• Kedric Golston and Adam Carriker were running with the first-team defense Friday. It looked like the Redskins were working on their dime package, which features two down linemen. I think Haslett will be very creative with his fronts. He'll have some of the same concepts that we've seen from Dick LeBeau and the Steelers.
  • Cornerback Justin Tryon made a nice recovery on a fly pattern to Roydell Williams on Friday. But Tryon hasn't done a lot in this camp to move up the depth chart. I think he's behind Kevin Barnes and maybe even Ramzee Robinson at this point.
  • If you need a "Rudy" type of player to root for, let me point you in the direction of former Kansas State receiver Brandon Banks. At 5-foot-7, Banks isn't exactly a red zone target, but he's quick and appears to have good hands.
  • John Beck rolled right and fired a bullet to tight end Lee Vickers in team drills. Former TCU linebacker Robert Henson reacted with some loud expletives because he came close to breaking up the pass. Beck had too many balls batted down when he was with the Dolphins. His arm angle's been too low in the pros, so we'll see if Kyle Shanahan can fix that problem.

The Observation Deck: Redskins style

August, 6, 2010
ASHBURN, Va. -- If Albert Haynesworth ever qualifies to participate in one of Mike Shanahan's practices, I actually think he'd enjoy himself. Shanahan asks his players to pour everything they have into morning sessions before hosting jog-throughs in the afternoons. And judging from his red-faced appearance at today's news conference, the head coach is about ready for this episode to end.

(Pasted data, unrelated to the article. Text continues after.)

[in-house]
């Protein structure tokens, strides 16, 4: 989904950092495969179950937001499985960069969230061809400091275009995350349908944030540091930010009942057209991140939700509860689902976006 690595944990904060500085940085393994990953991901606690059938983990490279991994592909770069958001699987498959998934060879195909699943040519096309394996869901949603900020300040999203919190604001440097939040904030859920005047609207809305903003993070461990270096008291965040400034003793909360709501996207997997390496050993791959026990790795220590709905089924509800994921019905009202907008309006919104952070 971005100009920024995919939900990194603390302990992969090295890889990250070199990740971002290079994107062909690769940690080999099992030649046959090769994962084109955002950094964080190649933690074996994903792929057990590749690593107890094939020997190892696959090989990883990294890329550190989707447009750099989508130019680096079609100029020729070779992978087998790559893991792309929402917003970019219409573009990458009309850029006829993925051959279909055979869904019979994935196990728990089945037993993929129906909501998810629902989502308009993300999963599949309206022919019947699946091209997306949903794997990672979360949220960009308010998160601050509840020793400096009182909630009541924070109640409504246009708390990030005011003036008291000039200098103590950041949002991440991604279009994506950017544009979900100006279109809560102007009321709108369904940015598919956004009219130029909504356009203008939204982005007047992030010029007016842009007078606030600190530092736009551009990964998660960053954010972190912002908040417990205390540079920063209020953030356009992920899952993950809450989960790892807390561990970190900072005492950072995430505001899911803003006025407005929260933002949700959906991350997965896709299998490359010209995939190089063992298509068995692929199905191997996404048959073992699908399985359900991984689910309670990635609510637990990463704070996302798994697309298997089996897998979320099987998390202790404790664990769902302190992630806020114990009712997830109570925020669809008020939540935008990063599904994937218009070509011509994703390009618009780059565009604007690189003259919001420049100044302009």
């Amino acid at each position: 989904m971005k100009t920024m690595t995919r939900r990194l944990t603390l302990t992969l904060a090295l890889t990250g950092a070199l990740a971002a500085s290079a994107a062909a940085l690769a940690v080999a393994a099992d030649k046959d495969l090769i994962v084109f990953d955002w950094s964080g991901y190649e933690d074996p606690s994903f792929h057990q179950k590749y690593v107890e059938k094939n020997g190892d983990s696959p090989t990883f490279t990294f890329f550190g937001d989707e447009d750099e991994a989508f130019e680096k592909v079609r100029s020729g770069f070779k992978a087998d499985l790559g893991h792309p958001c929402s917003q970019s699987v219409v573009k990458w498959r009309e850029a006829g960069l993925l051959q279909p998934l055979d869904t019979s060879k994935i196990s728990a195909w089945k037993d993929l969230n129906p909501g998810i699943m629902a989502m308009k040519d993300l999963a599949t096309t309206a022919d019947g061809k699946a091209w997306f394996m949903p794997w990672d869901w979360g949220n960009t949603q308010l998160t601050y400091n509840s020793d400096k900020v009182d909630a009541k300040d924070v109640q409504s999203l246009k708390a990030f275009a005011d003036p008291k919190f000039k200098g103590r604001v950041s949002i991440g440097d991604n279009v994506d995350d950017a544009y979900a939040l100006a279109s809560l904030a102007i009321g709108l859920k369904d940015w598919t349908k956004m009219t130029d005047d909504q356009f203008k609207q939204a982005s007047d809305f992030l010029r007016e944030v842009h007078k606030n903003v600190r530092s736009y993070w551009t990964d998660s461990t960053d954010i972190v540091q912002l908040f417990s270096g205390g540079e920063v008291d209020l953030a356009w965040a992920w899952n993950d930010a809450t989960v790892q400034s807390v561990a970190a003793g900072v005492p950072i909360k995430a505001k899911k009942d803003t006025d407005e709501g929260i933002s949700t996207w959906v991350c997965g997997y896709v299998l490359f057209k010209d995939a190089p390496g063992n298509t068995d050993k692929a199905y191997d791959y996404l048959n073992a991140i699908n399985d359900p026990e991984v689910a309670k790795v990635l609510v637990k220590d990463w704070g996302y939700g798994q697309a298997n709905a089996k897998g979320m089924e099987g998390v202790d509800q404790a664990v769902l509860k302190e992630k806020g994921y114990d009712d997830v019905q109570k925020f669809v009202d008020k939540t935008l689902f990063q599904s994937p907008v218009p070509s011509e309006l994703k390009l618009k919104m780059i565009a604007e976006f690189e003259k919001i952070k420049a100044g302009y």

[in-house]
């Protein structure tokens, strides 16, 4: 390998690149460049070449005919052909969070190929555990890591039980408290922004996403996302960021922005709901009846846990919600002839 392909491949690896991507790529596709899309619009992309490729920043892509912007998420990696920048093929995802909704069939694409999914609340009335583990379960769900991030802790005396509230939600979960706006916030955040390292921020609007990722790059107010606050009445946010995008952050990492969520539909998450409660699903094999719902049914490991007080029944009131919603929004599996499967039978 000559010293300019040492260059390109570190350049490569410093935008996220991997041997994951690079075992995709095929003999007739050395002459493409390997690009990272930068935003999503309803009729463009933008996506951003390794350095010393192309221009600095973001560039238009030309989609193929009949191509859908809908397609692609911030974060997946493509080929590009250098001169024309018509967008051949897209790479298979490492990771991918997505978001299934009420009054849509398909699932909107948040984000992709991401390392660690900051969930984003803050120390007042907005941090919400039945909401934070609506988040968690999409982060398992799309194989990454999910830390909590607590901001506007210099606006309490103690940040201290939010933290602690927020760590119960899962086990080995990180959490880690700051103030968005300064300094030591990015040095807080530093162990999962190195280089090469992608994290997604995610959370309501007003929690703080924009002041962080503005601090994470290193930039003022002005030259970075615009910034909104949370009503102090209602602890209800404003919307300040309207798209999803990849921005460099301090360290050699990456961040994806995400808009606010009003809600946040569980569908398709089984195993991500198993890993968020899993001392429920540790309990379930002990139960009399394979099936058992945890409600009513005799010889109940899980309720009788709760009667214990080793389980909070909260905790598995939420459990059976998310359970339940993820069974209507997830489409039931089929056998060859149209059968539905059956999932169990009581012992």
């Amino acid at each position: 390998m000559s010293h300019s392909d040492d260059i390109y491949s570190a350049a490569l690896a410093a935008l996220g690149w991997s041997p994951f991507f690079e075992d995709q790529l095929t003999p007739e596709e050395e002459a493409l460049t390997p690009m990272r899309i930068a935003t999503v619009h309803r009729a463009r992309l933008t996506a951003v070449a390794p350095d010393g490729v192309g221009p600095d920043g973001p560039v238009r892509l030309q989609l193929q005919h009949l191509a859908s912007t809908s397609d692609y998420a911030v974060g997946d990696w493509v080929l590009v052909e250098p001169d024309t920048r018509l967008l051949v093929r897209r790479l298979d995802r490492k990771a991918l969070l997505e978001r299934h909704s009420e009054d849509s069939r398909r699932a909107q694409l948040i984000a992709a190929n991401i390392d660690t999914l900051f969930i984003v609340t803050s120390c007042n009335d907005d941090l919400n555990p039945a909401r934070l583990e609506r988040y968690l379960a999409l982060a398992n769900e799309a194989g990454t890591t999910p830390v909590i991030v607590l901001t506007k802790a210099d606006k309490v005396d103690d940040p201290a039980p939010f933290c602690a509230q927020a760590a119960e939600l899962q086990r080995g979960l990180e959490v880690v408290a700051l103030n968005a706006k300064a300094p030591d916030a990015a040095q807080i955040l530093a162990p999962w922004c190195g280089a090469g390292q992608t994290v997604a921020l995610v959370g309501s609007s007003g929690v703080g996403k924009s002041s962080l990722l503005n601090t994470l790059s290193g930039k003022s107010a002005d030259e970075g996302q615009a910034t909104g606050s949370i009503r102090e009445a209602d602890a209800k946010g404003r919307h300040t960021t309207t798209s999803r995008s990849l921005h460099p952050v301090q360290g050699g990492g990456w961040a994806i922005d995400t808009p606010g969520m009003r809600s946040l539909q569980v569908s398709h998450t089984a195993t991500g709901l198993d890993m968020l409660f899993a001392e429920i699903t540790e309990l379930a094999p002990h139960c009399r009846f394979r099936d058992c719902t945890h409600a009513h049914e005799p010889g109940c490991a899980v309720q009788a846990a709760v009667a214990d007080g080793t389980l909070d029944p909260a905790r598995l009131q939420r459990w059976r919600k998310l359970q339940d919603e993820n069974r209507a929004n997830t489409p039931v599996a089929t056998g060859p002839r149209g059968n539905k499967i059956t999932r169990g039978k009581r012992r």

The MRI on Albert Haynesworth's knee came back negative, and the Washington Post's Jason Reid reported Friday morning that the defensive lineman's tearing it up on the treadmill. So why can this man not make it through two 300-yard shuttle runs that were easily handled by ESPN's Mike Golic? Your guess is as good as mine. One reporter excitedly noted that Haynesworth had appeared to increase his work in individual drills Friday.

"He's been doing the same thing," snapped Shanahan. "He's been getting a few reps and individual work -- the same thing he's been doing."

When I sit down with Shanahan this evening, I'm not going to lead with Haynesworth. I'm going to ask the coach to compare this Redskins team to some of his Broncos teams. And I'm curious to pick his brain about why he thought Donovan McNabb was the perfect fit for the Redskins. The guy's not known for his accuracy, and that's something Shanahan values. Now let's take a look at what caught my eye in practice Friday morning:
  • I talked to one longtime Redskins reporter who actually thinks Larry Johnson will have more carries than Clinton Portis this season. I don't see that happening unless Portis suffers an injury, but it's obvious that Johnson's feeling really good early in camp. He's finishing off every run and he's actually shown a burst at times. He also appears to be really comfortable with his new surroundings. On the other hand, it's hard to imagine Willie Parker making this roster. He's not getting many reps and it just doesn't look like Shanahan's giving him much of a chance. Ryan Torrain is receiving more carries than Parker from what I can tell.